Album Review: Louder Than Bombs – “This Can’t Be Everything”

If you’ve read some of my prior reviews on a lot of the post-hardcore releases that have come my way, you probably know which side of the “singing vs. throating” spectrum I fall on. As such, reviewing a new post-hardcore album can always be a bit of an adventure, or can at least be a little anxiety-provoking, making that brief moment that happens between hitting the “PLAY” triangle and the first notes of the first song actually kicking off feel like a proverbial eternity. “This Can’t Be Everything,” the newest release EP from Michigan five-piece Louder Than Bombs provides a pretty fair (and certainly welcomed) balance between the two.

Tonally, this is a much brighter, cleaner sounding album than a lot of other bands in the genre, though with a name shared with an old Smiths’ compilation album, that may be a given. Louder Than Bombs come across as first-and-foremost a post-hardcore band, but show off a musical pallete that ranges from Cali pop-punk to airy, shoegazer rock. Album opener “Frequent Liars” is a perfect example of the balance both in its two vocalists and in the balance between the distorted guitar driving the rhythm and the clean guitar providing the melody. The chorus wouldn’t sound out of place on Finch’s “What It Is To Burn” album (I know Finch take a lot of crap in this circle, but I stand by this album as being one of my favorites of the post-hardcore genre).

“Indian Giver” features a great, melody-driven chorus, and is followed by “King Of Pain,” which itself is one of the longest songs on the album, and perhaps the best. It features a little more singing than the first couple of songs, always a plus from where I stand. “Diligent For” features more singing and less “throat” than the rest of the tracks, and does so with a perfect balance. With its catchy, almost pop-punk style group singalong chorus, and its focus on more singing than “throat” than the rest of the tracks“Diligent For” is a great song that suffers only from its brevity. “Ambassador” is a 1:05 shoe-gazey instrumental track that is the darkest sounding song on the album. It also suffers from being way too short, though Louder Than Bombs are not out to be a Farewell Continental style band, so I get it. This is the kind of song that one could picture the immensely underrated Hum perseverating on for an eight-minute sonic experience.  “Cognitive Patterns” closes the album and stands as it’s longest and most prototypical of the post-hardcore, sub-screamo (did I just make that up?) sound.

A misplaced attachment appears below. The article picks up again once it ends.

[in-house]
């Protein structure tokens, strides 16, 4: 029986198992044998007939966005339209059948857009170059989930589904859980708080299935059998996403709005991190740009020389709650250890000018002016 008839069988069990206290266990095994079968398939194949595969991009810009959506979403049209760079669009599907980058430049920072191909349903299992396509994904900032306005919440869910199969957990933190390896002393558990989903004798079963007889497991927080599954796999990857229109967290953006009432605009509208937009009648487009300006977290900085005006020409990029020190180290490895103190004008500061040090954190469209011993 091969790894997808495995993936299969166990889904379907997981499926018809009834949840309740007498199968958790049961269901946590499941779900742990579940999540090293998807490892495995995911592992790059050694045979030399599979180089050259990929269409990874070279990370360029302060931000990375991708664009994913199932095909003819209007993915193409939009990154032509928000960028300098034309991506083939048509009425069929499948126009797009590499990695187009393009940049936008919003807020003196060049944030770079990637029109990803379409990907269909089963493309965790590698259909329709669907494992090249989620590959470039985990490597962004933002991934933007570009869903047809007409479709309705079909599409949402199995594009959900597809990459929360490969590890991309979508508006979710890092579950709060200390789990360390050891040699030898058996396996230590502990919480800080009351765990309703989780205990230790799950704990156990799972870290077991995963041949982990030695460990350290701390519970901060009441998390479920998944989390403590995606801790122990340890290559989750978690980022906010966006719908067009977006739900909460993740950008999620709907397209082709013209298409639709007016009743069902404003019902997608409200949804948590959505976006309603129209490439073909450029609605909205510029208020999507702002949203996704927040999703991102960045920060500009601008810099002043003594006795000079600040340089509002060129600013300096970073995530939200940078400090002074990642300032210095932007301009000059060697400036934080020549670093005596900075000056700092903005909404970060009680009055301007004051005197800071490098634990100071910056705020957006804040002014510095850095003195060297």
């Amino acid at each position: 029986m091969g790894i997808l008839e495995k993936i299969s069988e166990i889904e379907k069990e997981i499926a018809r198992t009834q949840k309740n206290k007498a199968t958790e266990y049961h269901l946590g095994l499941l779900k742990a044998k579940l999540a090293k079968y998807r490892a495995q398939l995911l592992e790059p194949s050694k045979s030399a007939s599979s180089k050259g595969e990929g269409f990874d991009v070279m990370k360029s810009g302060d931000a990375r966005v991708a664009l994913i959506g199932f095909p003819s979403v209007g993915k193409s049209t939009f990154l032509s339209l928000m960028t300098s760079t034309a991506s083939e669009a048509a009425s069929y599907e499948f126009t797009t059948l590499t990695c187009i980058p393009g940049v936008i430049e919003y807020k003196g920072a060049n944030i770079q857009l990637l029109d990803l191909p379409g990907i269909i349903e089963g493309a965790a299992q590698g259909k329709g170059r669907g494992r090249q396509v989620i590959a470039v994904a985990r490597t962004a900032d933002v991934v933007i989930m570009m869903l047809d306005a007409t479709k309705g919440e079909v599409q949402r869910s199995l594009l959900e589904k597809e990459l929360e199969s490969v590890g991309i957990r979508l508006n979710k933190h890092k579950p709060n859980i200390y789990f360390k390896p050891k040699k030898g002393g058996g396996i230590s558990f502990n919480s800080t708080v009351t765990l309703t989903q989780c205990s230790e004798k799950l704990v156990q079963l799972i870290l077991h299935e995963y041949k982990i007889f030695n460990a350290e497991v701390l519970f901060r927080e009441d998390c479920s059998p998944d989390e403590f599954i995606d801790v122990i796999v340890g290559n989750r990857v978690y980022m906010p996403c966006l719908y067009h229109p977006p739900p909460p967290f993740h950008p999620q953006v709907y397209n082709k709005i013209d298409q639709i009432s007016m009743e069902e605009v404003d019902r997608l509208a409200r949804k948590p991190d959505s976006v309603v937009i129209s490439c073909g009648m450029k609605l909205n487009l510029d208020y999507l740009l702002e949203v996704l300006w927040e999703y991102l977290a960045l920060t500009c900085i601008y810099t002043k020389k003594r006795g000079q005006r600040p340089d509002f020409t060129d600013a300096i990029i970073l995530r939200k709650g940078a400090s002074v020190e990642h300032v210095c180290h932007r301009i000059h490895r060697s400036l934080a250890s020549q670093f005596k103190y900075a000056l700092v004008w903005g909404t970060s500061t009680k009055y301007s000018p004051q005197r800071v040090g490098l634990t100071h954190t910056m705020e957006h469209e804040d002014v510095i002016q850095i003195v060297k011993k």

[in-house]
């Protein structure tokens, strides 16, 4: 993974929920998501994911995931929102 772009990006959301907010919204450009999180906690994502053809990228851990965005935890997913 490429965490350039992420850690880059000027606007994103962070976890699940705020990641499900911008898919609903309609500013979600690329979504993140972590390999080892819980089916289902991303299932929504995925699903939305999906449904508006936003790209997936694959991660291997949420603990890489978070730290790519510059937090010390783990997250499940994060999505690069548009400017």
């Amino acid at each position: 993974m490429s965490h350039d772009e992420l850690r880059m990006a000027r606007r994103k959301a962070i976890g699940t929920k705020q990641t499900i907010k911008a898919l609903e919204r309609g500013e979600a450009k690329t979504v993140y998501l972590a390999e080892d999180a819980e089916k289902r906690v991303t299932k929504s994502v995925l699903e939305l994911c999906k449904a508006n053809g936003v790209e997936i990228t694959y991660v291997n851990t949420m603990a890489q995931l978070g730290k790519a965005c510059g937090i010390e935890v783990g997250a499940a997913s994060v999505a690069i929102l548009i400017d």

By and large, “This Can’t Be Everything” is a very solid release. I did get the sense, however, that it almost listens as more of a teaser EP. The short length of a couple of the tracks and the small bits that dabble in different genres show what the band is capable of going forward if they commit to elaborating on any or all of their ideas.

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